There’s always something a bit bittersweet about the end of a holiday or festival. All that preparation before, then the exuberance of celebration, followed by an ending. And then all that’s left is clean-up, thinking on the past, planning for the future, and looking over the pictures.
Yesterday was the end of the 10-day annual celebration in honor of Lord Ganesh. We didn’t get to see the very heart of the festival in Pune – that was accessible only by wading on foot through blocks and blocks of dense crowds in the old parts of the city at night, something inadvisable for Western women on their own. But thanks to the resourcefulness of Driver Rupesh, we did get to catch some of the sights and excitement around the edges.
First, there are over a thousand sanctioned celebratory platforms (pandals) raised by various affinity groups – civic associations, merchant groups, political parties, charitable organizations, religious affiliates and so on. And there are easily as many “unofficial” pandals, not registered, erected by still other smaller groups; in addition to an uncountable number of displays and altars in private homes.
Rupesh drove us around the edges of the area cordoned off for pedestrian traffic only. We saw only a very small portion of the pandals, but even so, we lost count at around 50. The only thing these displays have in common is that there is a revered image of Lord Ganesh at the center, as the focal point for devotion and offerings. The housings differ in size, elaborateness, decoration, and other activities. Some include stages for live performances, and in between devotions show live action tableaux, plays, musical performances, puppet shows, or other in-person entertainments. Others include audio-animatronic spectacles, illustrating scenes from sacred texts, classical literature, or history. Some are total light shows, with throbbing music and choreographed displays of thousands of LEDs blinking in time to the beat. Still others include video loops or public speakers espousing various noble causes – respect for women, clean water, universal education, and the like.
Some, belonging to smaller, less affluent organizations, pass up the expensive lights and fireworks. Those are decorated with flowers and plaited banana leaves, paper ornaments, or modest household textiles. The most poignant were totally bare, with signs that said that the money the group would otherwise have used for decoration this year has been donated to flood relief in Uttarakhand, the province in which thousands of pilgrims and hundreds of villages were swept away during the June monsoon rains.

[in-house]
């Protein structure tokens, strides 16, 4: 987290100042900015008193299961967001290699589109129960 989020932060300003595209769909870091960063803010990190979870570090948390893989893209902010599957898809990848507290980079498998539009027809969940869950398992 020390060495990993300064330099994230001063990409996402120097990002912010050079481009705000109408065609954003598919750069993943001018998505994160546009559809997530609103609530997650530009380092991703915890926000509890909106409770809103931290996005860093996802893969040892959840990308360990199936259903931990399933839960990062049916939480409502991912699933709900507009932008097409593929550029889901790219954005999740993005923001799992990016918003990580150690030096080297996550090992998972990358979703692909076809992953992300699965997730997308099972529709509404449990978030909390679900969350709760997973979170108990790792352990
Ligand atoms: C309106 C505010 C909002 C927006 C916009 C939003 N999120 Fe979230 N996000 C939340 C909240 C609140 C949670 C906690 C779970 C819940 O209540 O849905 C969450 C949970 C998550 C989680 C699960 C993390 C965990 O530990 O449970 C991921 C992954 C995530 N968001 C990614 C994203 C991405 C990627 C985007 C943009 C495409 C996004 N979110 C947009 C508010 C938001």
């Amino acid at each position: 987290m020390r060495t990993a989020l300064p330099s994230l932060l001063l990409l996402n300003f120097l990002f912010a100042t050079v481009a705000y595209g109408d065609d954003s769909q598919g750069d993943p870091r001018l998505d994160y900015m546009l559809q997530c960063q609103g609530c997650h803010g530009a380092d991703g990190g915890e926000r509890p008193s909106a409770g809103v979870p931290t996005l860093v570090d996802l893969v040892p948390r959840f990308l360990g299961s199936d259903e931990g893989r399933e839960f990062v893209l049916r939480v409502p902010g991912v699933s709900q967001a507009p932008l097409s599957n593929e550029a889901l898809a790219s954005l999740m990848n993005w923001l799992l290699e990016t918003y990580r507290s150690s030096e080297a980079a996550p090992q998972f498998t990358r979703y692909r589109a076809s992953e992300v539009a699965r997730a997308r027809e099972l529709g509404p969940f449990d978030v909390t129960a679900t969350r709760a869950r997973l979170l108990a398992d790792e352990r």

Here are a few photos of what we saw. Apologies on the image quality. Taking photos at night from a moving car in the rain requires a better camera and a steadier hand than we possess.
The architectural fantasy on the left had a large stage with dance performances. The LED creation on the right twirled and throbbed like a Las Vegas sign.
Here’s a GIF made up of images we took, that conveys a (silent) impression of the frenetic dancing lights at yet another pandal. But you’re missing out on the disco-beat drums of the accompanying sound track.
The animatronic display at the site above is of a pivotal scene from the Ramayana. In this story, Lakshmana, the son of Lord Rama has been gravely wounded during the wars against Ravana, king of demons. The only thing that can heal him is a herb that grows on a certain mountain in the Himalayas. Lord Hanuman, comrade of Lakshmana undertakes the quest. Prevailing against a hindering Ravana, the hero Hanuman arrives at the mountain, but even after stretching time for his search by delaying the sunrise, he cannot identify exactly which of its plants the healing herb might be. He solves the dilemma by fetching back the entire mountain (image at left). Lakshmana is saved (image at right), and Hanuman is extoled as a sworn brother of Lord Rama.
Pandals are the centers of celebration for ten days and nights, with most of the activity occurring after dark. On the last day, the images and devotional offerings are honorably retired by immersion, preferably in a flowing body of water. This is accomplished via procession, with as much music, dancing, singing, and general merriment as possible. Here you see a small family image being escorted down our street (seen from our balcony, above). What you can’t hear is the singing, chanting and cymbals that marked this progress:
The celebrants are stained with red because they launch red powder at the image as they make their way to the river, three blocks away from our flat.
It seems that on the last day, half of the city is in motion, conveying Ganpati to designated immersion spots. Big ones travel in luxury, in massive lorries and carts decorated as elaborately as the pandals (below). Smaller ones are pushed on hand carts (also decorated); or as above – carried by hand. In all cases, the images are accompanied with chanting, drums or marching bands, singing, and dancing.
Most processions converge on one of the official staging areas, where the images are handed to special groups hired to perform the final ritual to sink them into the river, either from boats or (if size is a limiting factor) being carried by teams of bearers and swimmers (left). Some families opt for non-official immersion spots, and even risking the rapids themselves (right).
Now today, the day after, the city seems empty. Pandals are still standing, but their sacred inhabitants are gone. The structures are being slowly disassembled. They have a slightly forlorn and empty air, as if all of the past ten days of celebration can still be heard echoing across the empty platforms, playing out before their absent Lord.